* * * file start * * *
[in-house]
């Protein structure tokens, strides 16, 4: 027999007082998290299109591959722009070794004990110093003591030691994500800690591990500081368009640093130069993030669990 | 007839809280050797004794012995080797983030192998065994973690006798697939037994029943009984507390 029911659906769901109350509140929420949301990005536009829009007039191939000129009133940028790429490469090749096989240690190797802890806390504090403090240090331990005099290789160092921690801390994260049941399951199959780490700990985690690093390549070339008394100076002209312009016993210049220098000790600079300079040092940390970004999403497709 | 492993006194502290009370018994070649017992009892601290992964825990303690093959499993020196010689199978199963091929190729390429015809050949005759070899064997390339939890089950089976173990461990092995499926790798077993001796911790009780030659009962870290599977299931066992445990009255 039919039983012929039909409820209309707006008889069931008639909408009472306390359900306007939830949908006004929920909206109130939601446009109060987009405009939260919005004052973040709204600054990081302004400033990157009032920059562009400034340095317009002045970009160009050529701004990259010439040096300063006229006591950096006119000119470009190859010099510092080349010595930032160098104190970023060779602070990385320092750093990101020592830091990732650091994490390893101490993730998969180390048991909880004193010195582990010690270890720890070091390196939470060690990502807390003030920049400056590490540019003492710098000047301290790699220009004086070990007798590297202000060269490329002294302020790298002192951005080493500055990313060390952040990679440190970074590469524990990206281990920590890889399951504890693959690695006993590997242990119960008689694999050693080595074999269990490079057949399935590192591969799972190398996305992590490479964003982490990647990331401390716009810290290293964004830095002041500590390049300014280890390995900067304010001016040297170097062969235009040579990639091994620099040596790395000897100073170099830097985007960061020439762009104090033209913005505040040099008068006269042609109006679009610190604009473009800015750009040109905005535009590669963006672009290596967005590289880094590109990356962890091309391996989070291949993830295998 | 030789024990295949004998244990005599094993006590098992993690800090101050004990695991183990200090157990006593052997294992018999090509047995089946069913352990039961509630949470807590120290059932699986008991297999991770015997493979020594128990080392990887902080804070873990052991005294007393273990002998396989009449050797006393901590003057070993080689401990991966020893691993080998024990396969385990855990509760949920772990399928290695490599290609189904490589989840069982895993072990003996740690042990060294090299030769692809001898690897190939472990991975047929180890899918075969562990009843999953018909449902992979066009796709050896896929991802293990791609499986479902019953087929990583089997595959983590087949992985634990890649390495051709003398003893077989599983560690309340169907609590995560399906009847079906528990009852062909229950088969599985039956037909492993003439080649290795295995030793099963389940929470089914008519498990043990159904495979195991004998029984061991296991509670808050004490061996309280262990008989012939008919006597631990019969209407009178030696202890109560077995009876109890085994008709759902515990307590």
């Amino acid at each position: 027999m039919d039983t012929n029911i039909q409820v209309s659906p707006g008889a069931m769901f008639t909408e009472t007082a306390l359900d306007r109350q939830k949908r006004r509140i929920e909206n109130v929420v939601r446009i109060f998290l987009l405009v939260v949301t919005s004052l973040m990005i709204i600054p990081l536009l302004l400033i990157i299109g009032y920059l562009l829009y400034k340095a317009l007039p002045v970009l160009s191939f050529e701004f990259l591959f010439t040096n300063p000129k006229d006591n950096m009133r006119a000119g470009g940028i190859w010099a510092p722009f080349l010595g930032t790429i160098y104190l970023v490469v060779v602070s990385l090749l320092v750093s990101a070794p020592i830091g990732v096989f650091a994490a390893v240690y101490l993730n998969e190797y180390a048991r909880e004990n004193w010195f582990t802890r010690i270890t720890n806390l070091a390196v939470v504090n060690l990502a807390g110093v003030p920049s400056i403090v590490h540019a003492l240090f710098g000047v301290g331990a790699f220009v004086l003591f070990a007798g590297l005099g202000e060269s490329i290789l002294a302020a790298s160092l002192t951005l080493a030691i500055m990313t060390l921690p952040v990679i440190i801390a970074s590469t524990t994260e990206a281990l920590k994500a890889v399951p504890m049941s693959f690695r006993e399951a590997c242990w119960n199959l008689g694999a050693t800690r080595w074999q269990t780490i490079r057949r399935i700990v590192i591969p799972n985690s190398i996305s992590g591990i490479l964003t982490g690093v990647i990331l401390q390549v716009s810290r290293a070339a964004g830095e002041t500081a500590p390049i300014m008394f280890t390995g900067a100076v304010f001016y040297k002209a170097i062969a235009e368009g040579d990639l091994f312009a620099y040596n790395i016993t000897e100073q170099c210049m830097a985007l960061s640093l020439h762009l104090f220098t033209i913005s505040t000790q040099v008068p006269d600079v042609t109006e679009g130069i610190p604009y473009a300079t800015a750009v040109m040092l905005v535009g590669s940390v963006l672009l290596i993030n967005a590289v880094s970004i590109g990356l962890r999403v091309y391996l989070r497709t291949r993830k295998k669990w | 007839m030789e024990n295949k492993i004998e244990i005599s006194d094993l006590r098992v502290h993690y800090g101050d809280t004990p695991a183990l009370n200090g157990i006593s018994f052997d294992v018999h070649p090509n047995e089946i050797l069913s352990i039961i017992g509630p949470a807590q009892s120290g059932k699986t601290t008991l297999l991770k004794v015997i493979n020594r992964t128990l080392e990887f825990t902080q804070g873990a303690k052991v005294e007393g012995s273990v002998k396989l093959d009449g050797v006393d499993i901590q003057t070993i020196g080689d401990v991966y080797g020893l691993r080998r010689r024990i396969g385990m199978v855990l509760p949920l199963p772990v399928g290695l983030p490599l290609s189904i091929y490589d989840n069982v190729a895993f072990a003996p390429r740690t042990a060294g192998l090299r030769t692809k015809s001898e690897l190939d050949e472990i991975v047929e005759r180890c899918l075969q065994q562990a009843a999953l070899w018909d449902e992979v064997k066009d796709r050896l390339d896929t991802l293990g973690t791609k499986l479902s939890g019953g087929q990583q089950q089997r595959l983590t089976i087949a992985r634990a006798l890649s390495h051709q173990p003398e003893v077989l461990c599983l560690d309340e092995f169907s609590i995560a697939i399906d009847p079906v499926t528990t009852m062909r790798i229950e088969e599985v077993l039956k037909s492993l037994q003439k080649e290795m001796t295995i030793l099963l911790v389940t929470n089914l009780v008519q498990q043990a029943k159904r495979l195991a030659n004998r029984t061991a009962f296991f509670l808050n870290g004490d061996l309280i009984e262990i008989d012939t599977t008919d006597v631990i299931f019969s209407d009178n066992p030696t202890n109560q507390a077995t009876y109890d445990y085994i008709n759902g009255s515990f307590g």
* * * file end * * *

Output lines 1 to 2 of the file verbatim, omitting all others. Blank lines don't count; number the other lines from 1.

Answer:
[in-house]
């Protein structure tokens, strides 16, 4: 027999007082998290299109591959722009070794004990110093003591030691994500800690591990500081368009640093130069993030669990 | 007839809280050797004794012995080797983030192998065994973690006798697939037994029943009984507390 029911659906769901109350509140929420949301990005536009829009007039191939000129009133940028790429490469090749096989240690190797802890806390504090403090240090331990005099290789160092921690801390994260049941399951199959780490700990985690690093390549070339008394100076002209312009016993210049220098000790600079300079040092940390970004999403497709 | 492993006194502290009370018994070649017992009892601290992964825990303690093959499993020196010689199978199963091929190729390429015809050949005759070899064997390339939890089950089976173990461990092995499926790798077993001796911790009780030659009962870290599977299931066992445990009255 039919039983012929039909409820209309707006008889069931008639909408009472306390359900306007939830949908006004929920909206109130939601446009109060987009405009939260919005004052973040709204600054990081302004400033990157009032920059562009400034340095317009002045970009160009050529701004990259010439040096300063006229006591950096006119000119470009190859010099510092080349010595930032160098104190970023060779602070990385320092750093990101020592830091990732650091994490390893101490993730998969180390048991909880004193010195582990010690270890720890070091390196939470060690990502807390003030920049400056590490540019003492710098000047301290790699220009004086070990007798590297202000060269490329002294302020790298002192951005080493500055990313060390952040990679440190970074590469524990990206281990920590890889399951504890693959690695006993590997242990119960008689694999050693080595074999269990490079057949399935590192591969799972190398996305992590490479964003982490990647990331401390716009810290290293964004830095002041500590390049300014280890390995900067304010001016040297170097062969235009040579990639091994620099040596790395000897100073170099830097985007960061020439762009104090033209913005505040040099008068006269042609109006679009610190604009473009800015750009040109905005535009590669963006672009290596967005590289880094590109990356962890091309391996989070291949993830295998 | 030789024990295949004998244990005599094993006590098992993690800090101050004990695991183990200090157990006593052997294992018999090509047995089946069913352990039961509630949470807590120290059932699986008991297999991770015997493979020594128990080392990887902080804070873990052991005294007393273990002998396989009449050797006393901590003057070993080689401990991966020893691993080998024990396969385990855990509760949920772990399928290695490599290609189904490589989840069982895993072990003996740690042990060294090299030769692809001898690897190939472990991975047929180890899918075969562990009843999953018909449902992979066009796709050896896929991802293990791609499986479902019953087929990583089997595959983590087949992985634990890649390495051709003398003893077989599983560690309340169907609590995560399906009847079906528990009852062909229950088969599985039956037909492993003439080649290795295995030793099963389940929470089914008519498990043990159904495979195991004998029984061991296991509670808050004490061996309280262990008989012939008919006597631990019969209407009178030696202890109560077995009876109890085994008709759902515990307590």